Monetary policy is a very, very roundabout way of addressing unemployment. Loose monetary policy boosts consumption but at the expense of lower savings, which sooner or later is reflected in lower investment and a lower growth trend. Arguably that has already happened. More importantly, our unemployment is mostly structural, mostly middle age and older men with no college who worked in construction or manufacturing, and there's just not much need for those guys now. Granted, small portions are taking low-paid service jobs, moving to the fracking boom counties, or even getting put back to work by the extra construction that's being spurred by low interest rates. But the vast majority of them are not going back to work. They are falling out of the unemployed ranks by falling out of the labor pool, when their benefits expire. Monetary policy couldn't have been much looser and it didn't put them back to work. The only thing that really could would be a federal employment program along the lines of the WPA. I would be for that, personally.

    Monetary policy distortions can be inappropriate and harmful without creating asset "bubbles". When asset prices rise, it can encourage homebuilding, but it makes most kinds of business investment more expensive, and deprives them of funds (savings). There's a lot to be said for letting asset prices fall so that investors can pick up assets cheaply. That process has a lot to do with why economies tend to bounce back quickly from deep recessions, and the relative lack of it this time arguably helps explain why recovery has been slow. The Fed isn't yet creating bubbles, but it is making assets prohibitively expensive.

    If there is another bubble, it will most likely be driven by corporate finance, not consumer. The current surge in housing prices in some areas appears to be financial investors punting well ahead of natural buyers, but that seems more likely to fizzle sooner than bubble and pop later. My feeling is that equities are more likely to bubble this time than real estate. We'll see.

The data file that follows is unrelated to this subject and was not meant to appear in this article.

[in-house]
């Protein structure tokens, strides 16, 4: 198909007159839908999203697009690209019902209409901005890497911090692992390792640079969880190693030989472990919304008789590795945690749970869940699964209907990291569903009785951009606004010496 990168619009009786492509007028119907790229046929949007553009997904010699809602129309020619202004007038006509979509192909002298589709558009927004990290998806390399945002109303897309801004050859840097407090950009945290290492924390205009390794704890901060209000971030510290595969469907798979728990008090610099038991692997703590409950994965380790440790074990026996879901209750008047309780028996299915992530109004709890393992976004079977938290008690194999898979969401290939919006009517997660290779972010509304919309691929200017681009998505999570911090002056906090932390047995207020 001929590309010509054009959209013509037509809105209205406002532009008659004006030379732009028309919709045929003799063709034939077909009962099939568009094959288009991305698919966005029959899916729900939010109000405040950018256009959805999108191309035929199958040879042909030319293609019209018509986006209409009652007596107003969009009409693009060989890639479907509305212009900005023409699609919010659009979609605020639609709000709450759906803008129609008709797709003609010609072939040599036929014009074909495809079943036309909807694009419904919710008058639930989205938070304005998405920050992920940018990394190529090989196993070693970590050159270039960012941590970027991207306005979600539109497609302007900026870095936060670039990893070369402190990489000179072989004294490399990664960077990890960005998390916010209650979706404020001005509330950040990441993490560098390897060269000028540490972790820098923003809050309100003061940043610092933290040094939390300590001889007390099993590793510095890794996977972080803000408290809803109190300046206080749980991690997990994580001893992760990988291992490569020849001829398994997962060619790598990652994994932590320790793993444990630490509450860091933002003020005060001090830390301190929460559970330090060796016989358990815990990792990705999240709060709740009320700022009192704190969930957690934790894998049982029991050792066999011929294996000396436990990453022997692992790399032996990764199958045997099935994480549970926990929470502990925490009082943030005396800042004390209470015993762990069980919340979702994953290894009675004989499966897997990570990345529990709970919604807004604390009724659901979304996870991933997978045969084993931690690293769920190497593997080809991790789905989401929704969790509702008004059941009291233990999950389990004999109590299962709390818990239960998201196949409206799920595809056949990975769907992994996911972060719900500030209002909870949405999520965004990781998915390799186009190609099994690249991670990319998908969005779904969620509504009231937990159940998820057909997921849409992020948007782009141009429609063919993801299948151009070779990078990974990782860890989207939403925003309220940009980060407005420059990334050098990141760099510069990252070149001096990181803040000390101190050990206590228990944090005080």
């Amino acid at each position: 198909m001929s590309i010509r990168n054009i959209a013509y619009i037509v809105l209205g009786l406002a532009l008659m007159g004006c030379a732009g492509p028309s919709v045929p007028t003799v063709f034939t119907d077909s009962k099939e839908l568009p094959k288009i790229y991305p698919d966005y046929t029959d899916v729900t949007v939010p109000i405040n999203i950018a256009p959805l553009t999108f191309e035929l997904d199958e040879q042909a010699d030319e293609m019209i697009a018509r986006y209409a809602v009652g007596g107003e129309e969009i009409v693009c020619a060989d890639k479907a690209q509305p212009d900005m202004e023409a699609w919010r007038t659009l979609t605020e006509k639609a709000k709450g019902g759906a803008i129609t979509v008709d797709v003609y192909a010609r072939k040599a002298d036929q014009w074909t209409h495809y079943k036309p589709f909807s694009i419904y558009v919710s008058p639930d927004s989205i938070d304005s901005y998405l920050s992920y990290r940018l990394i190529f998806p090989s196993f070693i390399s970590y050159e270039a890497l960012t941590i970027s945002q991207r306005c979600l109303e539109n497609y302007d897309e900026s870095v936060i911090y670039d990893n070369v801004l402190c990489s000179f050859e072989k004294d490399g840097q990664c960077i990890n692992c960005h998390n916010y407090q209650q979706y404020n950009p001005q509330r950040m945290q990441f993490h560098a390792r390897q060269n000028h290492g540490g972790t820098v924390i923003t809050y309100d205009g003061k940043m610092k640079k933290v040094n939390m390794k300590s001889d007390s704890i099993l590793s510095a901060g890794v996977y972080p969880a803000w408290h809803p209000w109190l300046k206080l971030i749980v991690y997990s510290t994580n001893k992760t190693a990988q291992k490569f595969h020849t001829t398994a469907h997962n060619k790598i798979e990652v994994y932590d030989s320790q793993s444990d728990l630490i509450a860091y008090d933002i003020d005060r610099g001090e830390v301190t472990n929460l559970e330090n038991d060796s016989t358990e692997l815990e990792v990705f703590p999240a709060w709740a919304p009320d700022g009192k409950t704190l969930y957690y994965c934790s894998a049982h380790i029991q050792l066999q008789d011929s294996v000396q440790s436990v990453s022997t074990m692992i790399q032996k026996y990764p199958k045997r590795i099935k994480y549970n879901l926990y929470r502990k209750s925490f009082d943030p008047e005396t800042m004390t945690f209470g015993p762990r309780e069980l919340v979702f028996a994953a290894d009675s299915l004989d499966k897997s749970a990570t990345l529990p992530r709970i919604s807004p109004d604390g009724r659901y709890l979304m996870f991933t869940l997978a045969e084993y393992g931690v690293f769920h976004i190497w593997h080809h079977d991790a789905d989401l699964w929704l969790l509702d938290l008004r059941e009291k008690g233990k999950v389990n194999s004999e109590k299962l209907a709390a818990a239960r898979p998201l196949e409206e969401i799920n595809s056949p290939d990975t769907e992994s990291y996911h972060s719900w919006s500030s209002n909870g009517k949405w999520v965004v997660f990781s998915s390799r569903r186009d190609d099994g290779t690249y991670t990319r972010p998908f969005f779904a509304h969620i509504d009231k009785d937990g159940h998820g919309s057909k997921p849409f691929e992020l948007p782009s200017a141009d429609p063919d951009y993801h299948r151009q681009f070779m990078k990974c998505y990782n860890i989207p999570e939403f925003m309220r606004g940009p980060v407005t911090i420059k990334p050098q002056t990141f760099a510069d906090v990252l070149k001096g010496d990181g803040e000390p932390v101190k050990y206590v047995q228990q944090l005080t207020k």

5. Brainsmart Memory   April 4, 2013 at 1:47 am

    Am i the only one who feels that the debate is skewed .Greenspans efforts have been marginalised by the way the economy has been handled over a term that is longer than he was in office .The reality is that hedge find performance is not a measure of the overall economic growth (or lack of ) globally

  6. EEB   April 12, 2013 at 2:57 am

    But of course, in vulgar neoclassical junk economics, there is no objective definition of "potential GDP". The capitalists might define it as that state which produces the maximum rate of return on equity, or the maximum percentage of the national income accruing to capital and the bourgeoisie. Once upon a time, it was defined as 4% official unemployment; today, the neoliberal bourgeois apologists might posit a "NAIRU" of 8- 10% and call it "potential GDP". Probably the only objective definition of "potential GDP" would be that state in which the number of job seekers equals the number of job openings, but we would have to improve the methodology of measurement and upgrade the data gathering and analysis to use this metric. The important thing to remember is that "potential GDP" is grossly and systemically underestimated for political reasons.

  7. Nomad Capitalist   April 27, 2013 at 8:06 am

    Paul Krugman has been debunked. He's a bozo bereft of ideas. Can't we move on from him?